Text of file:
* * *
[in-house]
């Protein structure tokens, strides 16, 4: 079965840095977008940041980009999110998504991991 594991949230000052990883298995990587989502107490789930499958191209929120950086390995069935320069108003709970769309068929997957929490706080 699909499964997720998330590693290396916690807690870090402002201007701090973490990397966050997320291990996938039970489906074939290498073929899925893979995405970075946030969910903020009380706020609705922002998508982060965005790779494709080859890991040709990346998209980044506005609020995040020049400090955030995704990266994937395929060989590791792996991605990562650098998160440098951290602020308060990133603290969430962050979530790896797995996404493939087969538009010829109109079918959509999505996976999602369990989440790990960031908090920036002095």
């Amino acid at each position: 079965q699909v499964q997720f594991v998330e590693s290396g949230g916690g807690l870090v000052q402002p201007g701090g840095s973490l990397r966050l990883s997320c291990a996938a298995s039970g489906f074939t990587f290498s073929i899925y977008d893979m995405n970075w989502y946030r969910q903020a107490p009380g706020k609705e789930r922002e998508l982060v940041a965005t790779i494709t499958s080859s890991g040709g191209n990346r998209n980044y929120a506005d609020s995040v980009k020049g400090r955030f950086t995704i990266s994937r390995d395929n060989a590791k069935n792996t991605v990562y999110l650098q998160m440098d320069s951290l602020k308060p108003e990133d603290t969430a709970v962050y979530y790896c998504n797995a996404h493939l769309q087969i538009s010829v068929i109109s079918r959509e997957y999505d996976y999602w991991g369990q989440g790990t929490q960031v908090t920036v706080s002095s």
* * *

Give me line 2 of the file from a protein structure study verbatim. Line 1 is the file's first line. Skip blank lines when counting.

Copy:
């Protein structure tokens, strides 16, 4: 079965840095977008940041980009999110998504991991 594991949230000052990883298995990587989502107490789930499958191209929120950086390995069935320069108003709970769309068929997957929490706080 699909499964997720998330590693290396916690807690870090402002201007701090973490990397966050997320291990996938039970489906074939290498073929899925893979995405970075946030969910903020009380706020609705922002998508982060965005790779494709080859890991040709990346998209980044506005609020995040020049400090955030995704990266994937395929060989590791792996991605990562650098998160440098951290602020308060990133603290969430962050979530790896797995996404493939087969538009010829109109079918959509999505996976999602369990989440790990960031908090920036002095």